It’s fair to say that upon entering the Empire the venue took my breath away a little, the blue lighting looked surreal washing over the already mostly packed standing area and then lighting up the internal box works for the upstairs seating. The Edwardian decor just seemed to exude an effortless, much rehearsed cool and I loved the nods to the venues radio theatre days which had been left in place just for added gravitas. Unusually there was no queue for the bar as the majority were instead queueing for the merchandise; This fact sat well with my economy drive so one welcome cider later we took our place in the standing area and then got chatting to a few fellow musers, sharing rumours, previous gigs and generally just enjoying the atmosphere….and the ciders.
Time passed and the floor filled, getting to the bar became a more intimate procedure with every minute but the good humour flowed in proportion to the alcohol. We also at this time received word that the kids at home were enjoying the experience with us through the magic of Instagram.
And then 9 o’clock came…The wait was interminable and seemingly by no means over; Much later than expected and after a short dialogue from a Passenger representative the lights fell, the backing music faded and the focus fell on the stage. We waited in the dark and then rumblings, and movement, and then with no ceremony at all the boys were on stage… Unlike every gig I’ve seen in the last 2 years there was no polish to the entrance, no overhead projections and huge overhead lighting rigs. The talent was the thing. The white lights exploded into life as the guitar ploughed into the Assassin intro.
Looking back on the footage the energy on the floor from the get-go was immense, I have never seen a show like it with the floor seemingly unified into one immense slamming mass; and then, and then, the vocals kick in and you’re hard pushed to hear Matt above the crowd who are just word perfect. This was a perfect opening song… the energy was one aspect, the other was that Matt was making good on a promise made some time ago at an Irish concert where they had to abort the song due to not being able to remember it. This was not even a top 10 song however as it turned out, it was just a treat to warm us up and after an outro that escapes me…. that single guitar chord that gave way to the immensity of Dead Star, always guaranteed to put the hackles up on my neck. Then the staccato of the drums, guitar and bass in perfect time… before the crowd in unison drowned out Matt with a perfectly highjacked first verse. Moments like that will live forever. When all else has faded and I’m just misty eyes and teeth hiding a degenerating brain, that buzz of being totally in unison with 2000 other addicts giving it 1000% …. that will stay. This was also a ‘genesis’ moment for me as the first time I ever heard Dead Star was at my first Muse gig at Marlay Park in Dublin, it blew me away on that night and I’m glad to say its power hasn’t blunted over the years. Muscle Museum then came…. and went…. for me, I think I was by this point a little shell-shocked, and recovery time was short before a real piece of Rock Star uranium was handed to us,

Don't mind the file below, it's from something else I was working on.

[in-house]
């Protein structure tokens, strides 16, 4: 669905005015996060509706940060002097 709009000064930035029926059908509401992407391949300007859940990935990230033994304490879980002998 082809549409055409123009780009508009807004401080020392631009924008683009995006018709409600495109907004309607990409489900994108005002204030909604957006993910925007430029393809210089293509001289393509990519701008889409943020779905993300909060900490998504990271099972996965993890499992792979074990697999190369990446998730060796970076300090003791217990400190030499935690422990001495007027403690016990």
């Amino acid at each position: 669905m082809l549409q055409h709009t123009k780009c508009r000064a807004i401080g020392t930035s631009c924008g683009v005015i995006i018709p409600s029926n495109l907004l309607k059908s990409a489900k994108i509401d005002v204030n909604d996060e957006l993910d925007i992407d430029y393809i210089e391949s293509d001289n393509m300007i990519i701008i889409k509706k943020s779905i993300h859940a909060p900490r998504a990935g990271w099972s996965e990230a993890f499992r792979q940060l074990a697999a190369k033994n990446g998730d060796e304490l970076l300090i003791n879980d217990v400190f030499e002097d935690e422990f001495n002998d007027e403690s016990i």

Easily.. A song that had never been played live and when I say never I mean…. never… not EVEN in the recording process. To say this was a popular choice would have been an understatement, I must admit to having only very recently come to this song and so I knew only the chorus… Just… but it has since become a firm, firm goto. I think that Matt loved the reaction that this song got
Now… At this point I should probably mention that there was only one song that I really wanted to hear at this gig, I didn’t see it coming next, Dom intro’d the song with the guitar part sounding way off and unrecognisable but then the synth kicked in.
Was my reaction
Was the audience reaction.
"Rose Tinted View"....
This was what I had come for.
This was ALL I had come for.
Even now listening with some months between and through the tinny speakers of a macbook the hackles on my neck stand up and I want to cry, it triggers something deep inside me and cuts through all the bullshit of skin, flesh, blood and bone and taps directly into my adrenal glands in a way that only one other song ever has, “Map of the Problematique”. Another popular choice. A feint then led us into “Butterflies and Hurricanes” which sounded huge and then straight into the bands certainty for inclusion “Citizen Erased”, the boys were in fact SO certain that they bet the management a safe ‘1000 bucks’. Munich Jam then eased us into the following admission by Matt:-